Oklahoma gets 1.4 mln for earthquake research
OKLAHOMA CITY, January 29, 2016 – Nearly USD 1.4 million of emergency funds will be directed to research earthquakes thought to be linked to wastewater disposal wells in Oklahoma, Governer Mary Fallin stated yesterday.
The funds will be used by the Oklahoma Geological Survey, a state agency charged with investigating land, water, mineral and energy resources, and the Oklahoma Corporation Commission, a government-run oil and gas regulator.
The Oklahoma Geological Survey will use its USD 1 million to build more seismic monitoring stations, update the current monitoring infrastructure and analyse the response of seismicity to water injection. It will also investigate properties of the Arbuckle formation in a complex fluid reservoir.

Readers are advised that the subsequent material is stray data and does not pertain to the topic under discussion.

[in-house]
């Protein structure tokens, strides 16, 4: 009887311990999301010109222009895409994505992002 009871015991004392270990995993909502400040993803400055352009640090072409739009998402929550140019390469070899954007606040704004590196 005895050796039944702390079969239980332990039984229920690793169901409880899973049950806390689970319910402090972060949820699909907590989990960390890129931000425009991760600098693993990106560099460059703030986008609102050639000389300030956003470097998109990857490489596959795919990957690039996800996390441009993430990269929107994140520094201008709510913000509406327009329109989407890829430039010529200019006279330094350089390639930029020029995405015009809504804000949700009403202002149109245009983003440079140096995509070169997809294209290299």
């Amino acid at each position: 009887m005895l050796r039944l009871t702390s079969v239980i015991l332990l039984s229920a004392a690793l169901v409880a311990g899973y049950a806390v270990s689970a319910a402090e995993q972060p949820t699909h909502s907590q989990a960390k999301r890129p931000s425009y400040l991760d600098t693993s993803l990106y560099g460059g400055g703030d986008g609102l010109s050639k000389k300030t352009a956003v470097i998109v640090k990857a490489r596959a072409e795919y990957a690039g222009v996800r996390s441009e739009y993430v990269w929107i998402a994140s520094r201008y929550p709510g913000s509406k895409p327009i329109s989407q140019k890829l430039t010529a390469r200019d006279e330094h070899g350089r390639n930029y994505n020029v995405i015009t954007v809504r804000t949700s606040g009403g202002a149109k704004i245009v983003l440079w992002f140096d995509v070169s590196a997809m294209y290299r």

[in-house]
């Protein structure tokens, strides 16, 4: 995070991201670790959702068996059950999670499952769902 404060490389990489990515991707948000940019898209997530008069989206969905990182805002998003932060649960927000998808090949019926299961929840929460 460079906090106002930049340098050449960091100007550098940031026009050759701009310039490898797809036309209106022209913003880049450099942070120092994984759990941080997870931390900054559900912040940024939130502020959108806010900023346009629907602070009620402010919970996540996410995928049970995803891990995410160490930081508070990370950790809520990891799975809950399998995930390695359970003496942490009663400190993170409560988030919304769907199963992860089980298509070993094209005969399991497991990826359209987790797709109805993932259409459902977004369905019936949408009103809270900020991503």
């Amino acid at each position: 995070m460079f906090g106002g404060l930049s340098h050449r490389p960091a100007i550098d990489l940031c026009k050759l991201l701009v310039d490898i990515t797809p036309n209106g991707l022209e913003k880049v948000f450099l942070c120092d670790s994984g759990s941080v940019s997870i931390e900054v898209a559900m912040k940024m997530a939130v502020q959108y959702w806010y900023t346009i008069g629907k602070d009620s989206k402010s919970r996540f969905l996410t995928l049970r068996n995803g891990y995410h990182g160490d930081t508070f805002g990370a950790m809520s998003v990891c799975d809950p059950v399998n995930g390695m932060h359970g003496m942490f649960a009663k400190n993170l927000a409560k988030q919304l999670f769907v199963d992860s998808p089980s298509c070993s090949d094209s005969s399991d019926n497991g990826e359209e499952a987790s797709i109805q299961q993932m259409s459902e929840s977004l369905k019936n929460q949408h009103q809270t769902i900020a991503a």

The Oklahoma Corporation Commission will use USD 387,000 on technology upgrades and extra personnel, including geologists and a geophysicists as well as an oil and gas attorney.
The commission already called for operators to cease and limit fracking at hundreds of wells in the area, but was met with resistance. US independent Sandridge Energy said it would not follow the commission’s appeal in December, but ceased operations on seven wells when legal action was suggested.
Earlier this month, residents filed a lawsuit against 12 oil and gas operators for damages in property.
Oklahoma has seen a 600-fold rise in earthquakes since hydraulic fracturing started.
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